BEFORE, ROY NOBLE LEE, P.J., ROBERTSON AND SULLIVAN, JJ.
ROBERTSON, JUSTICE, FOR THE COURT:
These consolidated bond validation and declaratory judgment actions present important questions concerning whether citizens have due process rights to be heard - and, if so, where and to what extent - before their property may become burdened by the obligation to underwrite revenue bonds issued by a local political subdivision. Beyond that the case presents the question of whether a local utility district may consistent with our state's constitution be organized and exist under a local and private law in the face of a general law respecting the organization and existence of such districts.
On this latter point, so long as the local and private act furthers the same general purposes and policies as the general act and so long as the differences between the two are primarily procedural or otherwise relatively minor, nothing in our Constitution, Article IV, Sections 87-90, saps the local and private act of its enabling power. Where, as here, such a situation exists, the citizens of the political subdivision covered by the local and private act have alternatives in that they may proceed under either that act or the general law, and the election so made is not subject to judicial review.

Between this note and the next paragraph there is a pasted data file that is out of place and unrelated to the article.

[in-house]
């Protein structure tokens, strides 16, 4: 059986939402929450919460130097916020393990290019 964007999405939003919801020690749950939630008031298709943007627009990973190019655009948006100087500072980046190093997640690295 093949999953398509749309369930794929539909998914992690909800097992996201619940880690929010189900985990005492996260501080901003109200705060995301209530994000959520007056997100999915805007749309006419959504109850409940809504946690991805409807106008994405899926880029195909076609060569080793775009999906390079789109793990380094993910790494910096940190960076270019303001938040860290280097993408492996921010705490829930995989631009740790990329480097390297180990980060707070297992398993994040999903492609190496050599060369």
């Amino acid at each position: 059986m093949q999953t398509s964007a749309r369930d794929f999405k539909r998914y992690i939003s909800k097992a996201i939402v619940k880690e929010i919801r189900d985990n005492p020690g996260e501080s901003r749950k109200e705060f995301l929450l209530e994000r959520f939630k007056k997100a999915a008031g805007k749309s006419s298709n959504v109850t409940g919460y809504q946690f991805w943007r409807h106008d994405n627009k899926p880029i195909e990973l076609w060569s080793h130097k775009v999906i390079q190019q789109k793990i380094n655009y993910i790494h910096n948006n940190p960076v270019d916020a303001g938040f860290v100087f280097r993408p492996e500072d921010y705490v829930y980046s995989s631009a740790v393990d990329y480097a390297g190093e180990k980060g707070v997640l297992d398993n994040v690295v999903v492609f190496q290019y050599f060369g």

More fundamentally, we recognize that the decision to undertake substantial public improvements and to finance same via a bond issue are matters generically legislative. Our law secures to individuals no access to a judicial forum to thwart such actions except when they contravene the authority of the legislative body, and, accordingly, nothing in the due process guarantee of our constitution affords any citizen the right to reasonable advance notice and the opportunity to be heard before such legislative actions may be taken. The citizen has a due process right to challenge the accuracy and proportionality of the assessment and taxation of his property. He has a similar right of access to a judicial forum to present with respect to the bond issue any objection based in principle as distinguished from policy, and there to raise the question of whether the political subdivision has exceeded the substantive limitations upon its legislative power. So long as the citizen has been afforded these rights, the district may proceed with such projects as are consistent with the governing board's perception of the public need and finance such projects in any manner allowed by law.